By Andrew P. Napolitano
The president's men trash the Constitution to pursue antagonists
Independent voices from the TWT Communities
From Kashdan, Koltanowski and Keres back in the day to Korchnoi, Karpov and Kasparov in the modern era, the "K" section of the encyclopedia has long been a thick and fertile source of chess greatness.
Name-checking Borges, Foucault, P.T. Barnum, Stephen Pinker and Mao Zedong along the way, Dutch IM Willy Hendriks has written a chess instruction manual quite unlike any other in the literature.
The fourth annual London Chess Classic is shaping up as one of the best events in many a year, but it was a dark day for British chess when the players sat down for Thursday's Round 4. All three Britons in the field — GMs Michael Adams, Gawain Jones and Luke McShane — went down to defeat on a rare day when every game ended in a decisive result.
We can claim the Super Bowl, the World Series and three of golf's four "majors," and we have played host to eight Olympics. But when it comes to staging big-time chess events, the U.S. is something of a backwater. So for patriotic reasons if nothing else, it's nice to report on the fifth annual SPICE Cup, staged last month in Lubbock, Texas, by Texas Tech University and the Susan Polgar Foundation.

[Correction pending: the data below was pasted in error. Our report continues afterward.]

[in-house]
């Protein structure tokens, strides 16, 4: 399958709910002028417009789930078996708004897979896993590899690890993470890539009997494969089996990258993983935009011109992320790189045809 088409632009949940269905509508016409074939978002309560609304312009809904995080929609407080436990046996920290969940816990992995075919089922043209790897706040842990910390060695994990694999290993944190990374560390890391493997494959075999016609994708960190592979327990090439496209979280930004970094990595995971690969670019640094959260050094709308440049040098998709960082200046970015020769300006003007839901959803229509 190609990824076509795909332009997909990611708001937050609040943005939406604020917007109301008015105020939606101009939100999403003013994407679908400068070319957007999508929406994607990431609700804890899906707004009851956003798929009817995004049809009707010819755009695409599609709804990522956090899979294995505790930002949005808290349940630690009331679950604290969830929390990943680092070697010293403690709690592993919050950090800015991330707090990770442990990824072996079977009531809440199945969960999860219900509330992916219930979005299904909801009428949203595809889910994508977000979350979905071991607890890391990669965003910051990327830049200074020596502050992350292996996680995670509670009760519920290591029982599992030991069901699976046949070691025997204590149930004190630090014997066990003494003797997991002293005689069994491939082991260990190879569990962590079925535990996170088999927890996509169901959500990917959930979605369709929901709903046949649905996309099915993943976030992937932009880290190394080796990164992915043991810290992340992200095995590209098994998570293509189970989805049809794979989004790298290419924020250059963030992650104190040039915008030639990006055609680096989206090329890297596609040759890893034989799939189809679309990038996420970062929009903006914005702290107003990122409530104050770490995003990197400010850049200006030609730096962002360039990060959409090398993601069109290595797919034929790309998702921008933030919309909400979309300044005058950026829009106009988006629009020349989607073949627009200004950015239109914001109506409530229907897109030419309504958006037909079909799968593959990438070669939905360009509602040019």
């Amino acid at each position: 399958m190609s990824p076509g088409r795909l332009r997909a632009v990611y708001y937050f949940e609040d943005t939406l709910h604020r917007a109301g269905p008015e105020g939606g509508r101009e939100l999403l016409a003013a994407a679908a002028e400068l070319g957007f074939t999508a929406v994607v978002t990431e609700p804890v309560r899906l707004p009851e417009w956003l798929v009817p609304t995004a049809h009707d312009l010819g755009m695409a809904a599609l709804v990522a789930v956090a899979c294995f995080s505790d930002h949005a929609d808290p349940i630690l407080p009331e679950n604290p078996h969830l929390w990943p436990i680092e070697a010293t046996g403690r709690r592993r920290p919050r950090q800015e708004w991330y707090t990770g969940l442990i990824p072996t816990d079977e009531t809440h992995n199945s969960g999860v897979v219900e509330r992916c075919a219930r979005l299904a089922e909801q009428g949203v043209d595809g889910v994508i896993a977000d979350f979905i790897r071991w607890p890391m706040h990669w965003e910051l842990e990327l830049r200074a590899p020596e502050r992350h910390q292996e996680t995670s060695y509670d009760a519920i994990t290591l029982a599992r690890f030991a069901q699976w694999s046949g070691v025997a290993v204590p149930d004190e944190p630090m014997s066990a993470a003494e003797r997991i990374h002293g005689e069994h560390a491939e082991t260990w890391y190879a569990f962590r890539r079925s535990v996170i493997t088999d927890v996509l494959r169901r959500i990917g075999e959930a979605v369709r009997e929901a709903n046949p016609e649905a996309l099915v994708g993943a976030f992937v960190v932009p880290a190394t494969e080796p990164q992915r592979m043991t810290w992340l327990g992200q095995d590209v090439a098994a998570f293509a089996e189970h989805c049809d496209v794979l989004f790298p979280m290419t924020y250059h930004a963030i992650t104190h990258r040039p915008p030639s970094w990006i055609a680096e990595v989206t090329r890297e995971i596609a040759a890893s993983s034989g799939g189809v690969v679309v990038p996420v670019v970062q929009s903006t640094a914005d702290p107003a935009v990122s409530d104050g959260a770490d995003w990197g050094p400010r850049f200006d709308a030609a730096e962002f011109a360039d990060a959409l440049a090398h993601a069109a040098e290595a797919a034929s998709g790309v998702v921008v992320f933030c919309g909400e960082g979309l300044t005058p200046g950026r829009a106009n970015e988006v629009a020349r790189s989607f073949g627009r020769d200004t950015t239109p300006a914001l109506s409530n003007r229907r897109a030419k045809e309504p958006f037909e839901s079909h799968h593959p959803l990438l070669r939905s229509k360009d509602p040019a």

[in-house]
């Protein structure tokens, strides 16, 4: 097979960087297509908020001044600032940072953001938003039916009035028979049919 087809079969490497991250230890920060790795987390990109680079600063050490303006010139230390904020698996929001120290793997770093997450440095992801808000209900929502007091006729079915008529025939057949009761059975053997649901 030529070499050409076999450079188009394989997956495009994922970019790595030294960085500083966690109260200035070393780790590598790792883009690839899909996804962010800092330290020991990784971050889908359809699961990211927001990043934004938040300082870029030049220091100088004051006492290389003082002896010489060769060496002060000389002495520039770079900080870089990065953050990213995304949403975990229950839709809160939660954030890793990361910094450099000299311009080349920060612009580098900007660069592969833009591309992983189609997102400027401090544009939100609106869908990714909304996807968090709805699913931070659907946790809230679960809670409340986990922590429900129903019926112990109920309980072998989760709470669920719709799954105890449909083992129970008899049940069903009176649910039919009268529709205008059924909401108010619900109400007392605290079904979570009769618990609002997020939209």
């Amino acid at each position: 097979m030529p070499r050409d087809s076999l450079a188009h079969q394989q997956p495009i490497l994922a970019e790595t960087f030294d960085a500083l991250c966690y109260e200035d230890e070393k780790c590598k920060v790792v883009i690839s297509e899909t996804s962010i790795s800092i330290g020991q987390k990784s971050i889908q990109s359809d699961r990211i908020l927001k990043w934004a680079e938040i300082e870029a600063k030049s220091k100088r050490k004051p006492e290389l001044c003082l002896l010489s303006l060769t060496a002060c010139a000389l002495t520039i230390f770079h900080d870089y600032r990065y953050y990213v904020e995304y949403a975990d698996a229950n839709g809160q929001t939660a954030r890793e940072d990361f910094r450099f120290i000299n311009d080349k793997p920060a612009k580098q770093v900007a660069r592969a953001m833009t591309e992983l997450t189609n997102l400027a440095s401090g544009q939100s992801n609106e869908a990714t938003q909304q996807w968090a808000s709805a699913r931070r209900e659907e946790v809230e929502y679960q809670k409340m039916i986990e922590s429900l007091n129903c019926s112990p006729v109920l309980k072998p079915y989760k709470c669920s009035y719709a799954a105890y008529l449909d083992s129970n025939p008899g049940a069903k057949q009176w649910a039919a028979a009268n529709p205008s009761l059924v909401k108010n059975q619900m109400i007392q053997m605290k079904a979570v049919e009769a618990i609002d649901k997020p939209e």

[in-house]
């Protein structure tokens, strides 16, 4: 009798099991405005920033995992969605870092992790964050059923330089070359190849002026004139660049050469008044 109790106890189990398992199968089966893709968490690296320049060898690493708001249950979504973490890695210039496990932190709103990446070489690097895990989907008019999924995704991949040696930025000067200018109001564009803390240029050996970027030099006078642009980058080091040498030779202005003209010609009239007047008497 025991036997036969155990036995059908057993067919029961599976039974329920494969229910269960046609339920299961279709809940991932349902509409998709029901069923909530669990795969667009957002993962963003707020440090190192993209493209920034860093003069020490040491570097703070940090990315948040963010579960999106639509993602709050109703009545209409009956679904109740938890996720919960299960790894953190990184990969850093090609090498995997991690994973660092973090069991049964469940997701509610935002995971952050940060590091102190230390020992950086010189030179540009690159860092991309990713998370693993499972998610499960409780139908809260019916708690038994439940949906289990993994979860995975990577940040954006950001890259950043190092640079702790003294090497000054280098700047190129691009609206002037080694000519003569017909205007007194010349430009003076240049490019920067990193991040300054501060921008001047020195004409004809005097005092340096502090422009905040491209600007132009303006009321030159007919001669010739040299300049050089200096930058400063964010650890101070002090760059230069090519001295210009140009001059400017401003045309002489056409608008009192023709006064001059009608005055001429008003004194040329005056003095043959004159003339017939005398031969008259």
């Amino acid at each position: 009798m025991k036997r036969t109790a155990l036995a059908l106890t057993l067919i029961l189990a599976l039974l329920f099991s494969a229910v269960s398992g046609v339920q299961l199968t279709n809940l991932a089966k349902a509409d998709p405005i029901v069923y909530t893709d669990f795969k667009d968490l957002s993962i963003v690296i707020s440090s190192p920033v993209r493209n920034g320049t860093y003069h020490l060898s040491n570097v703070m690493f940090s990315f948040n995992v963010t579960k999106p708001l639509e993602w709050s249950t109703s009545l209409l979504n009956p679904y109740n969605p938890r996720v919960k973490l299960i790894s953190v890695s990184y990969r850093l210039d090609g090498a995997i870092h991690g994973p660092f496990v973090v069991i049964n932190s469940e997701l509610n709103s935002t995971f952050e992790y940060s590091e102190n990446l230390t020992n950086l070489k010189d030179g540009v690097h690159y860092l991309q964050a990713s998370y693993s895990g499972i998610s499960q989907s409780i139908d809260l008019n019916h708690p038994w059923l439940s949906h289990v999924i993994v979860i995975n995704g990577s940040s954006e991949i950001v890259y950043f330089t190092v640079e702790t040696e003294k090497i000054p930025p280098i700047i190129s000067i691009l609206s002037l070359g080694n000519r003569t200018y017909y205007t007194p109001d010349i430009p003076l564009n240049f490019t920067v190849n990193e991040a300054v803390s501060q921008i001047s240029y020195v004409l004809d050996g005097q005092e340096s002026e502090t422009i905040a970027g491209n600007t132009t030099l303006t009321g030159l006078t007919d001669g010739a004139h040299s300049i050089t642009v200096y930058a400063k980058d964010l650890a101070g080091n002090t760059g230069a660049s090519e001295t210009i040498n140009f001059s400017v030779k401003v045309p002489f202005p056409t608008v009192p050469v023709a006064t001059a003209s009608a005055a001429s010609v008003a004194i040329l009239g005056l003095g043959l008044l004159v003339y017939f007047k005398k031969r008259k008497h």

Another year, another batch of 100-year anniversaries to celebrate. The year 1911 featured two of the most storied international tournaments in the game's history. In the Spanish resort town of San Sebastian, 22-year-old Cuban Jose Raoul Capablanca made a spectacular debut on the international scene, with a first-place result that set him on the road to the world championship 10 years later. The tournament, which featured virtually all the game's best players, save for reigning German world champ Emanuel Lasker, kicked off exactly 100 years ago Sunday.
(Capablanca later said Black's last chance was 25...g5, when he can at least draw on 26.